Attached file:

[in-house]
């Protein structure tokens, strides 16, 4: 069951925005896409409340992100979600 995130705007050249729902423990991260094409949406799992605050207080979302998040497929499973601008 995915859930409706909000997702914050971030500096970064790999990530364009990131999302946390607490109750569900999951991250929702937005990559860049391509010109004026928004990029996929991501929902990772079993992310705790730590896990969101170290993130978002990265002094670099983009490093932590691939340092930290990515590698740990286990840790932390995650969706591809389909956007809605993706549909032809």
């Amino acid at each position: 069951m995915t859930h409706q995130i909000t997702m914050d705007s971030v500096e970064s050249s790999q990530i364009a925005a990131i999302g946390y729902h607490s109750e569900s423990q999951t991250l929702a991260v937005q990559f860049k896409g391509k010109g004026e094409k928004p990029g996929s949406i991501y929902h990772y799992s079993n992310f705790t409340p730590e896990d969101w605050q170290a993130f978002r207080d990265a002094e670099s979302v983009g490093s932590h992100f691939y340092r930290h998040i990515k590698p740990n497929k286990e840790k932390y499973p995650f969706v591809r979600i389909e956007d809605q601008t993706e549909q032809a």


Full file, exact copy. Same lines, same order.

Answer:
[in-house]
């Protein structure tokens, strides 16, 4: 069951925005896409409340992100979600 995130705007050249729902423990991260094409949406799992605050207080979302998040497929499973601008 995915859930409706909000997702914050971030500096970064790999990530364009990131999302946390607490109750569900999951991250929702937005990559860049391509010109004026928004990029996929991501929902990772079993992310705790730590896990969101170290993130978002990265002094670099983009490093932590691939340092930290990515590698740990286990840790932390995650969706591809389909956007809605993706549909032809």
């Amino acid at each position: 069951m995915t859930h409706q995130i909000t997702m914050d705007s971030v500096e970064s050249s790999q990530i364009a925005a990131i999302g946390y729902h607490s109750e569900s423990q999951t991250l929702a991260v937005q990559f860049k896409g391509k010109g004026e094409k928004p990029g996929s949406i991501y929902h990772y799992s079993n992310f705790t409340p730590e896990d969101w605050q170290a993130f978002r207080d990265a002094e670099s979302v983009g490093s932590h992100f691939y340092r930290h998040i990515k590698p740990n497929k286990e840790k932390y499973p995650f969706v591809r979600i389909e956007d809605q601008t993706e549909q032809a």